In the summer of AD 79, A Roman fleet rested in the docks of an Italian town called Misentum, on the western horn of the Bay of Naples, about 150 miles south of Rome. In one of its lavish seaside villas, Pliny, the fat, rich commander of the naval detachment who had also achieved some fame as a philosopher, laid on a blanket in the yard, writing his latest work. A sizable staff attended to his wishes, answering every command he instituted.
In southern Belgium in 57 BC, the expansionist Romans under Julius Caesar fought against a confederation of several tribes of Belgian Gauls in the Battle of the Sabis. The Romans dealt a severe punishment to one Gallic tribe called the Nervii, forcing them to retreat. Three years later, the regenerated Nervii mounted an attack of their own against the 11th Claudian Legion of the Roman army led by Quintus Cicero, who had camped for the winter. The Nervii, using tactics they had learned from the Romans themselves, built a ten-mile circular wall and ditch around the Roman palisade, trapping the 11th within their own fortification. Before long, the Nervii assaulted the Roman position with towers, grappling hooks, and manpower, and the siege was on.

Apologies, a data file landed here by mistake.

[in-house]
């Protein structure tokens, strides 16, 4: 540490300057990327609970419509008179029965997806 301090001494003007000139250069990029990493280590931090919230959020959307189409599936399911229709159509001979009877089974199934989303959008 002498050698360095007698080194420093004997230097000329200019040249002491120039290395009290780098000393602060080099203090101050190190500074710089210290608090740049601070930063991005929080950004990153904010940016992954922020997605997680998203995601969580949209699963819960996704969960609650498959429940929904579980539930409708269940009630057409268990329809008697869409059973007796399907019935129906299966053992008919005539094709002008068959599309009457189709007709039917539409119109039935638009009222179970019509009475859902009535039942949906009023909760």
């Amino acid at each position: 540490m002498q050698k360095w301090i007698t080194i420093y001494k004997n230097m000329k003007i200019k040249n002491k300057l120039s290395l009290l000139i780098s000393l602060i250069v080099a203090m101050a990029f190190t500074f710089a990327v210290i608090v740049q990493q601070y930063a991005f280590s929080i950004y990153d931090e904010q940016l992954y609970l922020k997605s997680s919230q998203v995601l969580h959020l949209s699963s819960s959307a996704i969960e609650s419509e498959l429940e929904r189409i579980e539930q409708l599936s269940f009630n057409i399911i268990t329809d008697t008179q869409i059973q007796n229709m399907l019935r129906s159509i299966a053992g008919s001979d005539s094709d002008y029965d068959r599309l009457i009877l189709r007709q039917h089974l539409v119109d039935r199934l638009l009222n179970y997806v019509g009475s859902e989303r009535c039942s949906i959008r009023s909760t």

In the early 3rd century AD, the Roman Empire teetered on the edge of an epic fall. On March 8, 217, the despised and ruthless Emperor Caracalla stopped to relieve himself against a roadside tree during a long overland ride, insisting on some privacy as he did so. In his moment of vulnerability, one of his guards, Julius Martialis, assassinated the Emperor with a single thrust of a dagger. Martialis did not survive his victim for long, as one of the Emperor's other bodyguards, a Scythian, immediately shot the assassin dead.